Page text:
Generic drugmaker Mylan NV has offered concessions to address European Union antitrust concerns about its bid for Pfizer's off-patent branded drugs business Upjohn, a filing on the European Commission site showed on Monday. U.S. drugmaker Pfizer announced the deal in July as part of a strategy allowing it to focus on its more profitable newer medicines. The European Commission set an April 22 deadline for its decision after Mylan put in its offer on March 27.
Pfizer Inc. (NYSE: PFE) today announced the completion of a $1.25 billion ten-year "sustainability" bond paying interest semi-annually of 2.625 percent and maturing April 1, 2030. This is Pfizer’s first-ever sustainability bond and a first for a biopharmaceutical company.
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Due to restrictions on large gatherings, the general meeting of shareholders to approve certain matters for the deal to go through has been postponed to June 30, Mylan said. There were no other changes to previously announced terms or plans pertaining to the deal, previously expected to close in mid-2020, the companies said. The merger, which will bring blockbuster treatments Viagra and Lipitor from Pfizer under one umbrella with Mylan's EpiPen, is part of years-long effort by Pfizer to split into three parts - innovative medicines, lower margin off-patent drugs facing generic competition and consumer healthcare.
Mylan N.V. (Nasdaq: MYL) and Pfizer Inc. (NYSE: PFE) today announced that due to the unprecedented circumstances surrounding the COVID-19 pandemic, including associated delays in the regulatory review process, the proposed transaction involving Mylan and Upjohn, a division of Pfizer, is now anticipated to close in the second half of 2020.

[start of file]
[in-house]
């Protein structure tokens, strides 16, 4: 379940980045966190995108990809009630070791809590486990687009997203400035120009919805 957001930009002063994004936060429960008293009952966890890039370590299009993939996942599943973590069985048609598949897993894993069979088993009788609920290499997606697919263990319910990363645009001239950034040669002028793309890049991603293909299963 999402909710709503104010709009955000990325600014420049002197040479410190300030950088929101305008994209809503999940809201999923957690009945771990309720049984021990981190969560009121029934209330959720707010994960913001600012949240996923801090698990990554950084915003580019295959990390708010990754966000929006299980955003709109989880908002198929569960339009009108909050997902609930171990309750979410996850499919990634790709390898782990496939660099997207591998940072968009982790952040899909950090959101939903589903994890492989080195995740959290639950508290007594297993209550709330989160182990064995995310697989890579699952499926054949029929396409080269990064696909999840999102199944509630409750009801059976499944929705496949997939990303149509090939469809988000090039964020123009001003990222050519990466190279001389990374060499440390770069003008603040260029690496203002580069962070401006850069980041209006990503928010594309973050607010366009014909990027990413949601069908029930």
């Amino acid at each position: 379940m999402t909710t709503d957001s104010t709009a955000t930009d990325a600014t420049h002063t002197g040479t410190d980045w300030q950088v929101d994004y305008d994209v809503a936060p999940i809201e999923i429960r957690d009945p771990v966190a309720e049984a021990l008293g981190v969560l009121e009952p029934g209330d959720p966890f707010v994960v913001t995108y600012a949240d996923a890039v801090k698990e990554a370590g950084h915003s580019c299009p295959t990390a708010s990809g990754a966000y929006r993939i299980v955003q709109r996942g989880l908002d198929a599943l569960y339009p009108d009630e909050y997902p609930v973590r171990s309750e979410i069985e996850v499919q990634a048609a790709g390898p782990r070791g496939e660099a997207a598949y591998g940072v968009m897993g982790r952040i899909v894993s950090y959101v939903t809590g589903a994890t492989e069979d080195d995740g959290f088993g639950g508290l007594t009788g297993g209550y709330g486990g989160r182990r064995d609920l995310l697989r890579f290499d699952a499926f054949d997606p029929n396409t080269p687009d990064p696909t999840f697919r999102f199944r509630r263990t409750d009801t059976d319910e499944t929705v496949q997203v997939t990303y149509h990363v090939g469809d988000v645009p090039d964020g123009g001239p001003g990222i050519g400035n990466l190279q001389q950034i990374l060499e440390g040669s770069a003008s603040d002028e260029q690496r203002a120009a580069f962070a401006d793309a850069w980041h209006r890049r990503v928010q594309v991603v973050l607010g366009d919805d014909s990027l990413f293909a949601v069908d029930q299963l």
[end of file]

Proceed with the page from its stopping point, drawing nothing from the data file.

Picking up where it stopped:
Pfizer (PFE) gets FDA approval for label expansion of Eucrisa to include children aged three months to two years with mild-to-moderate atopic dermatitis or eczema.
Pfizer Inc. (NYSE: PFE) announced today that the U.S. Food and Drug Administration (FDA) has approved its supplemental New Drug Application (sNDA) for EUCRISA® (crisaborole) ointment, 2%, extending the lower age limit from 24 months down to 3 months in children with mild-to-moderate atopic dermatitis (AD), also known as eczema.1 EUCRISA was previously approved for use in adults and children 2 years of age and older.2 This supplemental approval makes EUCRISA the first and only steroid-free, topical prescription medication for mild-to-moderate AD patients as young as 3 months of age.